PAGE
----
The content of this file and its values may differ; but, in order to modify its content/values, you have to first understand the meaning of each entry. A good start for learning TypeScript can be found in the official tutorial.

Identify the Missing TypeScript Definition Files

The second JSON file is also based on TypeScript. It is named typings.json and it should be located in the angular2 folder. Its content identifies missing TypeScript definition files:

 "ambientDependencies": {
  "es6-shim": "github:DefinitelyTyped/DefinitelyTyped/es6-shim/es6-

Define the Packages and Scripts Needed

At last, we add the package.json file in angular2 folder. This file is used by npm to install the pointed artifacts. Practically, Angular2 relies on the npm package manager to install the libraries needed by the application. The starter-set of packages should by specified in the dependencies and devDependencies sections:

 "name": "angular2",  // Name of the application's folder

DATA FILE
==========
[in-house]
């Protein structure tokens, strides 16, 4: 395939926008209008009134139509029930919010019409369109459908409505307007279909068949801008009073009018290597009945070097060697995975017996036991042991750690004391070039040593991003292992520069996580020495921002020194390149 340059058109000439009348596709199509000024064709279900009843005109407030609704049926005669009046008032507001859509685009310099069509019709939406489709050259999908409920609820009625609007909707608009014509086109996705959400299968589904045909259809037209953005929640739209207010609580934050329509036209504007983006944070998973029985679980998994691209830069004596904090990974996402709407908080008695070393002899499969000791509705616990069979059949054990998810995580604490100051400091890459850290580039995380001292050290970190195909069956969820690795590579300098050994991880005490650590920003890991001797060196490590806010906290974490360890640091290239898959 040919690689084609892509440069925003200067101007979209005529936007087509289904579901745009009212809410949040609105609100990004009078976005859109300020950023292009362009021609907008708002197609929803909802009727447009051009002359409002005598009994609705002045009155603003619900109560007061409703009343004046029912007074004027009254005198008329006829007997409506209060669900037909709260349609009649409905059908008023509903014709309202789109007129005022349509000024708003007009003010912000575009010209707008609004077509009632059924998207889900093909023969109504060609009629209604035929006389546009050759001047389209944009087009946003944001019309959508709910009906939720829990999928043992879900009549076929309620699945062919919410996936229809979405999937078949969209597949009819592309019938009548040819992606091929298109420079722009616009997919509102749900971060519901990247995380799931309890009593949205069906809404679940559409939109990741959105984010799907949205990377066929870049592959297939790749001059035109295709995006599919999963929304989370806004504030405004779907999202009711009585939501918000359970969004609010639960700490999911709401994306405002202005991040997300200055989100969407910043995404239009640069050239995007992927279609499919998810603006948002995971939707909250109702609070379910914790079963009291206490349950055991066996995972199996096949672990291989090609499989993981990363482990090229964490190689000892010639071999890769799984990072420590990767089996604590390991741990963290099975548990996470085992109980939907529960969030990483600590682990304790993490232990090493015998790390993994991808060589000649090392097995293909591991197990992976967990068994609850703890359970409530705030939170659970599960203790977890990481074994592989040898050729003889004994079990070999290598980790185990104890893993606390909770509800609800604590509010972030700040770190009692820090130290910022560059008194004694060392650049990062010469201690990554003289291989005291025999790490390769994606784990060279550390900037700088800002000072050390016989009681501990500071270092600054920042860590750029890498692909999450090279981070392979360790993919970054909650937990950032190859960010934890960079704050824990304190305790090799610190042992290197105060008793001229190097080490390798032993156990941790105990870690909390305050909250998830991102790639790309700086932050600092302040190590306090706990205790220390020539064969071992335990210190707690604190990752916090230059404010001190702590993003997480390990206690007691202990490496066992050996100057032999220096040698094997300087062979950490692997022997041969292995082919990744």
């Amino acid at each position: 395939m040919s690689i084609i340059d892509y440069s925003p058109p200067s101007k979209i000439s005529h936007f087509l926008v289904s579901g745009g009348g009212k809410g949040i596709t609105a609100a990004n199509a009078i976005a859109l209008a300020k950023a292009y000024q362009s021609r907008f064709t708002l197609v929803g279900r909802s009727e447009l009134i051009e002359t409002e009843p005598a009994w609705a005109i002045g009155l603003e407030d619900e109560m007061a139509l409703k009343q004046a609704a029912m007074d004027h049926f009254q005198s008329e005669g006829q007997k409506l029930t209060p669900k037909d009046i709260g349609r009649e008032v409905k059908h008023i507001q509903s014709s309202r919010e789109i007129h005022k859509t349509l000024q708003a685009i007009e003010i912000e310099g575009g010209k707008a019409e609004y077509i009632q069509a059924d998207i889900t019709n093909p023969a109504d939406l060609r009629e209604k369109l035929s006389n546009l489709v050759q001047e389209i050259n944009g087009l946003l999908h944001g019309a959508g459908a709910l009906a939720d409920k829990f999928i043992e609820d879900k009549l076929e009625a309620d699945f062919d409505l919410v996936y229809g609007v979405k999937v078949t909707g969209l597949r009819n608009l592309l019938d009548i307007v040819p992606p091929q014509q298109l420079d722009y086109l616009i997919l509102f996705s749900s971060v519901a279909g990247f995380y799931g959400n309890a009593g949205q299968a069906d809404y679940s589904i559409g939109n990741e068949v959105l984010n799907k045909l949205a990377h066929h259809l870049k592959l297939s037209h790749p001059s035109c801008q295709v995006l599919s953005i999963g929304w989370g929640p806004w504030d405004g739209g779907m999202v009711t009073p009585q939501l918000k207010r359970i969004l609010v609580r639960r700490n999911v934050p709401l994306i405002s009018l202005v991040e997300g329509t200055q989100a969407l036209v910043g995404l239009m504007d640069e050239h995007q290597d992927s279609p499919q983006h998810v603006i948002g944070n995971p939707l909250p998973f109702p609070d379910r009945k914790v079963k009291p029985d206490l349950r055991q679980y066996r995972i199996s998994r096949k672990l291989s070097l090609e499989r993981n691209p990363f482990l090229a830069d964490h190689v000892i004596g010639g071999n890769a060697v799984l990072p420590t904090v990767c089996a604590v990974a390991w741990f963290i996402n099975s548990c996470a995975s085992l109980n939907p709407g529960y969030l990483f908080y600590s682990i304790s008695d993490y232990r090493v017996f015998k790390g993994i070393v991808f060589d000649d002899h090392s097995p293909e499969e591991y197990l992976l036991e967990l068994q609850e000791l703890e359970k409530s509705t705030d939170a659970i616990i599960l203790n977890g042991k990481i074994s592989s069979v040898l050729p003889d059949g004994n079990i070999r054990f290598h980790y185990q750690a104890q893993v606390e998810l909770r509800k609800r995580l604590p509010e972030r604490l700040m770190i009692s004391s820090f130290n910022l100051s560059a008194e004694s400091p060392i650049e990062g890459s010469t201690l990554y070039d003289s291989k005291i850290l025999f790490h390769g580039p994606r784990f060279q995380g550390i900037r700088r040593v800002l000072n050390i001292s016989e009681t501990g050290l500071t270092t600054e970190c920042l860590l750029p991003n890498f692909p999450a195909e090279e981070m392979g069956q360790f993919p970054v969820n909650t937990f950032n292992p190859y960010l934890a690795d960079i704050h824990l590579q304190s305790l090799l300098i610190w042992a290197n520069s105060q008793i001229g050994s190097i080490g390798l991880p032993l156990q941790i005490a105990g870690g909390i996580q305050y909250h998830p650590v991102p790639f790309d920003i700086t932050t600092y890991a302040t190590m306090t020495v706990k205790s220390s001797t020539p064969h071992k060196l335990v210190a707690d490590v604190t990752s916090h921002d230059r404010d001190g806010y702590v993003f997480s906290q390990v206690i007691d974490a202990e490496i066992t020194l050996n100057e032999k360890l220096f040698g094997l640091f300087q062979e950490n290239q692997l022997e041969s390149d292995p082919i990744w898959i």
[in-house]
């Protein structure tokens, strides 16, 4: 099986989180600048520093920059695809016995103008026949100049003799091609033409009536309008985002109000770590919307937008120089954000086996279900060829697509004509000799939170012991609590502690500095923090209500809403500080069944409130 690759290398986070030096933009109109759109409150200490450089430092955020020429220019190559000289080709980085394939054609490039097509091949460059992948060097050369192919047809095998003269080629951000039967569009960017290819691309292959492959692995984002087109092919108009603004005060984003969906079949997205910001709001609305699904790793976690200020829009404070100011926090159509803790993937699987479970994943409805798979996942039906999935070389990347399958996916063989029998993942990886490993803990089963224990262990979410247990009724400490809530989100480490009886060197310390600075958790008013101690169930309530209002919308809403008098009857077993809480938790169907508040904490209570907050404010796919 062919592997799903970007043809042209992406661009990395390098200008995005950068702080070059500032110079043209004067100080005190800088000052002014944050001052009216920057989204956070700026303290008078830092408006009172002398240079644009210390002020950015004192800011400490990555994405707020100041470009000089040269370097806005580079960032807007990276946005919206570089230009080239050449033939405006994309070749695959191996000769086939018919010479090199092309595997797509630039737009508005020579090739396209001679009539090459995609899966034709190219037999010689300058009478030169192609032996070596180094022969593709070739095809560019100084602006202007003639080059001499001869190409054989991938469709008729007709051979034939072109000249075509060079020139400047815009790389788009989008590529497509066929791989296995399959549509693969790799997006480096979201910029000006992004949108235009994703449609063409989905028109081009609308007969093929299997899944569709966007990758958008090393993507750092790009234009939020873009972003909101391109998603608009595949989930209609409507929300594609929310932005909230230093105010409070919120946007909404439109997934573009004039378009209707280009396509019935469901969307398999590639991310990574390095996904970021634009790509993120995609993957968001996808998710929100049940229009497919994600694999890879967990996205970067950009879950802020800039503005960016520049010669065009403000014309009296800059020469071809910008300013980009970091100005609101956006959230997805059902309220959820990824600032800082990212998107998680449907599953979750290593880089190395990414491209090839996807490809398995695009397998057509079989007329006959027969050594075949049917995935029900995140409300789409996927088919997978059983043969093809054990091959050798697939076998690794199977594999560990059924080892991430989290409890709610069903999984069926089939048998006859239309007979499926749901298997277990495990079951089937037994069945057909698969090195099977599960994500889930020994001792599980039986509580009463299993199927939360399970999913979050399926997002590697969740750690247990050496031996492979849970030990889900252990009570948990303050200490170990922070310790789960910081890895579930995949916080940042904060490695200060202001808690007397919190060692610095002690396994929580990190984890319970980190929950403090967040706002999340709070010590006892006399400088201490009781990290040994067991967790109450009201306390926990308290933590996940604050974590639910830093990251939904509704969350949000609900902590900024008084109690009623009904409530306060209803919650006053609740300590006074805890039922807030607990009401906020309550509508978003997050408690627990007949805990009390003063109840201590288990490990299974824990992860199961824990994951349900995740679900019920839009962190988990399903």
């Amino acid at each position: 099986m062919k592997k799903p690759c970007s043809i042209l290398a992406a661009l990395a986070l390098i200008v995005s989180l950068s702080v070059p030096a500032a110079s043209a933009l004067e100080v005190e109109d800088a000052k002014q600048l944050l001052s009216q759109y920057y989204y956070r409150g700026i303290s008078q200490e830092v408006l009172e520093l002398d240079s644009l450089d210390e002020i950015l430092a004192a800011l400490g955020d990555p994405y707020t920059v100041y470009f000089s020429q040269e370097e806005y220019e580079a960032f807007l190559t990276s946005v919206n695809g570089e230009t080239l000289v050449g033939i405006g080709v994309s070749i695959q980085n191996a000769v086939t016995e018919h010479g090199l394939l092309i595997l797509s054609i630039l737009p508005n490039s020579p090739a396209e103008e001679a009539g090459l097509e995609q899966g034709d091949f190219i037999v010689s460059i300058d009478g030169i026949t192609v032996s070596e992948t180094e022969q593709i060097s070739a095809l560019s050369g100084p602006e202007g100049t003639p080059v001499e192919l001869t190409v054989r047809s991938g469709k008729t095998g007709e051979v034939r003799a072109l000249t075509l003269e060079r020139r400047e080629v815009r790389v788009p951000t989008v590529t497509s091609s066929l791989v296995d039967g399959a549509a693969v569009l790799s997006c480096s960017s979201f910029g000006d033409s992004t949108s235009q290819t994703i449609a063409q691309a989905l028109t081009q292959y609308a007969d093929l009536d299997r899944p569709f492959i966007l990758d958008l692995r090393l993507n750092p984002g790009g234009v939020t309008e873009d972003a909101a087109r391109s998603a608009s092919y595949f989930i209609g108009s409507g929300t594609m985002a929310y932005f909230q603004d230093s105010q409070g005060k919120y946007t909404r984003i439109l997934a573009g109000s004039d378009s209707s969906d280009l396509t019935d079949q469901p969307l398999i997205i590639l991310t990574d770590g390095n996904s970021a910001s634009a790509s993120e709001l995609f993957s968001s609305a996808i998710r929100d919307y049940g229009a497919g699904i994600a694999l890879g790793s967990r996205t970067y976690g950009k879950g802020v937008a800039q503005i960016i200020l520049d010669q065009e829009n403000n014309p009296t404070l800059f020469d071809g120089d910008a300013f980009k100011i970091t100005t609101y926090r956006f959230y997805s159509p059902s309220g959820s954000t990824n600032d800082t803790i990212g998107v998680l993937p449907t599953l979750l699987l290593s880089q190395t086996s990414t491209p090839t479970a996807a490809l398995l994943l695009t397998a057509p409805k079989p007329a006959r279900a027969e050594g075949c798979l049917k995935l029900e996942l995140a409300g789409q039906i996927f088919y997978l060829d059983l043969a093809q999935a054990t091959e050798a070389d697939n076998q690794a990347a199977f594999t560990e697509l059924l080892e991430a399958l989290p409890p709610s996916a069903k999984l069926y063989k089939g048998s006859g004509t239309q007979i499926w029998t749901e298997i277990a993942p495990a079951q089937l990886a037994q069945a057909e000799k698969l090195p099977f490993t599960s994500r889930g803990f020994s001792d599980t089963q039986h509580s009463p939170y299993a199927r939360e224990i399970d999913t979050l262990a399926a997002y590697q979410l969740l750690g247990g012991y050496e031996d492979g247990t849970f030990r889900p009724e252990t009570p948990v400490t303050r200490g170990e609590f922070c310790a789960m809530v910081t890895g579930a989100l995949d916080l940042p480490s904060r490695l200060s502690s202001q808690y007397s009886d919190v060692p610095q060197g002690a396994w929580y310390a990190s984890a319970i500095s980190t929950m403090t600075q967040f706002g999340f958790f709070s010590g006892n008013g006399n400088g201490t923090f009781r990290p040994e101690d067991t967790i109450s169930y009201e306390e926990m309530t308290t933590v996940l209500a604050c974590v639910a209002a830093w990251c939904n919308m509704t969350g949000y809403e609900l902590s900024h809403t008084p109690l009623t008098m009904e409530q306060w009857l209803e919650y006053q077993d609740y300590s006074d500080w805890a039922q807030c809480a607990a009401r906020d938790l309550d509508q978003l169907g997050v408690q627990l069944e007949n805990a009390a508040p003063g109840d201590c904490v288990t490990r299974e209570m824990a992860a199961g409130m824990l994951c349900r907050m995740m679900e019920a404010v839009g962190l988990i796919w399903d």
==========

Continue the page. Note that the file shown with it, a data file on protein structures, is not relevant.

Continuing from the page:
"version": "1.0.0",
 "scripts": {
    "start": "concurrently "npm run tsc:w" "npm run lite" ",    
    "tsc": "tsc",
    "tsc:w": "tsc -w",
    "lite": "lite-server",
    "typings": "typings",
    "postinstall": "typings install" 
 "license": "ISC",
 "dependencies": {
    "angular2": "2.0.0-beta.12",
    "systemjs": "0.19.24",
    "es6-shim": "^0.35.0",
    "reflect-metadata": "0.1.2",
    "rxjs": "5.0.0-beta.2",
    "zone.js": "0.6.6"
 "devDependencies": {
    "concurrently": "^2.0.0",
    "lite-server": "^2.1.0",
    "typescript": "^1.8.9",

The complete documentation for package.json can be found here.

The npm Commands

Now, we can run the npm commands, from command line navigate in angular2 folder and type the command below:

npm install

Note: In the event that you see some errors (in red) do not worry. The install typically recovers from these errors and finishes successfully.

As you can see in the figure above, the result of running npm install command is the two new created folders: node_modules and typings.